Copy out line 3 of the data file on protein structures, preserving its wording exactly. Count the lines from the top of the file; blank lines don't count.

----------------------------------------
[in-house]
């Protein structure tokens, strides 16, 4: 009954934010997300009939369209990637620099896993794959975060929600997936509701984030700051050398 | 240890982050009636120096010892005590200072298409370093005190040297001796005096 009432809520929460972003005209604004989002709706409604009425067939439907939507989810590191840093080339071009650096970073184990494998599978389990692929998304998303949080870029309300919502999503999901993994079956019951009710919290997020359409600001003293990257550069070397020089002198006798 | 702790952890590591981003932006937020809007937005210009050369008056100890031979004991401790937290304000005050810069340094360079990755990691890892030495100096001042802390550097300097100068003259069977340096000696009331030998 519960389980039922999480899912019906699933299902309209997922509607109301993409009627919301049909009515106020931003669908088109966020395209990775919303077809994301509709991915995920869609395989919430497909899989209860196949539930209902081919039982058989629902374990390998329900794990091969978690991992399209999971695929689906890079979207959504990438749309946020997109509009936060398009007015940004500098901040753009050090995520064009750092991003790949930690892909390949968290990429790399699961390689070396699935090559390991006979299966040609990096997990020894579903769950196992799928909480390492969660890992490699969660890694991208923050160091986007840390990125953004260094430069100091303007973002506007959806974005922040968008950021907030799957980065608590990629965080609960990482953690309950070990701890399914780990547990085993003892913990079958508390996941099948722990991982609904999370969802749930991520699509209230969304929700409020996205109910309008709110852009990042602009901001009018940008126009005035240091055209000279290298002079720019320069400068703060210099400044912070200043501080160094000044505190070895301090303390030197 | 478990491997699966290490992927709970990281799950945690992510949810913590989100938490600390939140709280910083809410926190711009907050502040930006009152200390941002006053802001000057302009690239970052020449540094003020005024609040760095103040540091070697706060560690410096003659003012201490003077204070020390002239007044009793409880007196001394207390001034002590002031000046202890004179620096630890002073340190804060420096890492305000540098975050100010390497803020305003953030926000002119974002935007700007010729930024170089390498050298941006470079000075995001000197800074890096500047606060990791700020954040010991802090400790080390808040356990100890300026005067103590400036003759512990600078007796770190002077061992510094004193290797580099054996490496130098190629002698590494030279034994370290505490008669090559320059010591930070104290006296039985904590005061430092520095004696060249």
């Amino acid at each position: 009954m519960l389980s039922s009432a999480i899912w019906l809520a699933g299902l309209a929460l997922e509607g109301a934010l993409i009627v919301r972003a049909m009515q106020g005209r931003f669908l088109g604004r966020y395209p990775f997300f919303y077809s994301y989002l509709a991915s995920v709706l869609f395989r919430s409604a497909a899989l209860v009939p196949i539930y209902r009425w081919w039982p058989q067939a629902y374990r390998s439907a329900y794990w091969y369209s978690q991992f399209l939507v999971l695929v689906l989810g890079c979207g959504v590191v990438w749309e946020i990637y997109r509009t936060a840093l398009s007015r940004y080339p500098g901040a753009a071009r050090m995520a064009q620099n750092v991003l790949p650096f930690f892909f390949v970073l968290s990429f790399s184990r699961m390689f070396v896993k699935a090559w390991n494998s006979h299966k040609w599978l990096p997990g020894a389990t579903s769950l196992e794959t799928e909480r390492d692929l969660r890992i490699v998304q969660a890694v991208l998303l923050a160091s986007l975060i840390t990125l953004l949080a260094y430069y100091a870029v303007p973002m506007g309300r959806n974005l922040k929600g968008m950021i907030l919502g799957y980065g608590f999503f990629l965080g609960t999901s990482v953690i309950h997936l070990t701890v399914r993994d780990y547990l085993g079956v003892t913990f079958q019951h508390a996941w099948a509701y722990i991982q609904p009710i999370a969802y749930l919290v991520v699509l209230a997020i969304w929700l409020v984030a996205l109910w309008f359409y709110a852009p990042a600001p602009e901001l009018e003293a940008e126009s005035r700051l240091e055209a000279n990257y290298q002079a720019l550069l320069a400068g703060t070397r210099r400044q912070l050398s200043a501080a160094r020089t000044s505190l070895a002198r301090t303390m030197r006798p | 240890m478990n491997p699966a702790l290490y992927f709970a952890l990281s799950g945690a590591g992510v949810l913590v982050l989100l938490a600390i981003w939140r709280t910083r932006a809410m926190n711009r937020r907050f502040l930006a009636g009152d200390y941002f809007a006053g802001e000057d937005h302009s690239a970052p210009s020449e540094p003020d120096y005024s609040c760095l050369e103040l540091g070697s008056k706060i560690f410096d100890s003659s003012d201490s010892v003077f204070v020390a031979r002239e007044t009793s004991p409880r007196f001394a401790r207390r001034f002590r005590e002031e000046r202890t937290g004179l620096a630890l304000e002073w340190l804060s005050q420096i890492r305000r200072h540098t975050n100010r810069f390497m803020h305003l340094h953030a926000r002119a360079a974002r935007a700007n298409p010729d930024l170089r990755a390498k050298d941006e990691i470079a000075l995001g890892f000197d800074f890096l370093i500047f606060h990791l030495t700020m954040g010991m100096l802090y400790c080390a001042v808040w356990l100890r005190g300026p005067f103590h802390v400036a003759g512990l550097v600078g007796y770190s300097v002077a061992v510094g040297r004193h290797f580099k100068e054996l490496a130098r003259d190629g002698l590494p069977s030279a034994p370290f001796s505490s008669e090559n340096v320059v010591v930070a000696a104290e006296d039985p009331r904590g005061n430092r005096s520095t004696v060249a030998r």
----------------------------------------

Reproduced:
């Amino acid at each position: 009954m519960l389980s039922s009432a999480i899912w019906l809520a699933g299902l309209a929460l997922e509607g109301a934010l993409i009627v919301r972003a049909m009515q106020g005209r931003f669908l088109g604004r966020y395209p990775f997300f919303y077809s994301y989002l509709a991915s995920v709706l869609f395989r919430s409604a497909a899989l209860v009939p196949i539930y209902r009425w081919w039982p058989q067939a629902y374990r390998s439907a329900y794990w091969y369209s978690q991992f399209l939507v999971l695929v689906l989810g890079c979207g959504v590191v990438w749309e946020i990637y997109r509009t936060a840093l398009s007015r940004y080339p500098g901040a753009a071009r050090m995520a064009q620099n750092v991003l790949p650096f930690f892909f390949v970073l968290s990429f790399s184990r699961m390689f070396v896993k699935a090559w390991n494998s006979h299966k040609w599978l990096p997990g020894a389990t579903s769950l196992e794959t799928e909480r390492d692929l969660r890992i490699v998304q969660a890694v991208l998303l923050a160091s986007l975060i840390t990125l953004l949080a260094y430069y100091a870029v303007p973002m506007g309300r959806n974005l922040k929600g968008m950021i907030l919502g799957y980065g608590f999503f990629l965080g609960t999901s990482v953690i309950h997936l070990t701890v399914r993994d780990y547990l085993g079956v003892t913990f079958q019951h508390a996941w099948a509701y722990i991982q609904p009710i999370a969802y749930l919290v991520v699509l209230a997020i969304w929700l409020v984030a996205l109910w309008f359409y709110a852009p990042a600001p602009e901001l009018e003293a940008e126009s005035r700051l240091e055209a000279n990257y290298q002079a720019l550069l320069a400068g703060t070397r210099r400044q912070l050398s200043a501080a160094r020089t000044s505190l070895a002198r301090t303390m030197r006798p | 240890m478990n491997p699966a702790l290490y992927f709970a952890l990281s799950g945690a590591g992510v949810l913590v982050l989100l938490a600390i981003w939140r709280t910083r932006a809410m926190n711009r937020r907050f502040l930006a009636g009152d200390y941002f809007a006053g802001e000057d937005h302009s690239a970052p210009s020449e540094p003020d120096y005024s609040c760095l050369e103040l540091g070697s008056k706060i560690f410096d100890s003659s003012d201490s010892v003077f204070v020390a031979r002239e007044t009793s004991p409880r007196f001394a401790r207390r001034f002590r005590e002031e000046r202890t937290g004179l620096a630890l304000e002073w340190l804060s005050q420096i890492r305000r200072h540098t975050n100010r810069f390497m803020h305003l340094h953030a926000r002119a360079a974002r935007a700007n298409p010729d930024l170089r990755a390498k050298d941006e990691i470079a000075l995001g890892f000197d800074f890096l370093i500047f606060h990791l030495t700020m954040g010991m100096l802090y400790c080390a001042v808040w356990l100890r005190g300026p005067f103590h802390v400036a003759g512990l550097v600078g007796y770190s300097v002077a061992v510094g040297r004193h290797f580099k100068e054996l490496a130098r003259d190629g002698l590494p069977s030279a034994p370290f001796s505490s008669e090559n340096v320059v010591v930070a000696a104290e006296d039985p009331r904590g005061n430092r005096s520095t004696v060249a030998r």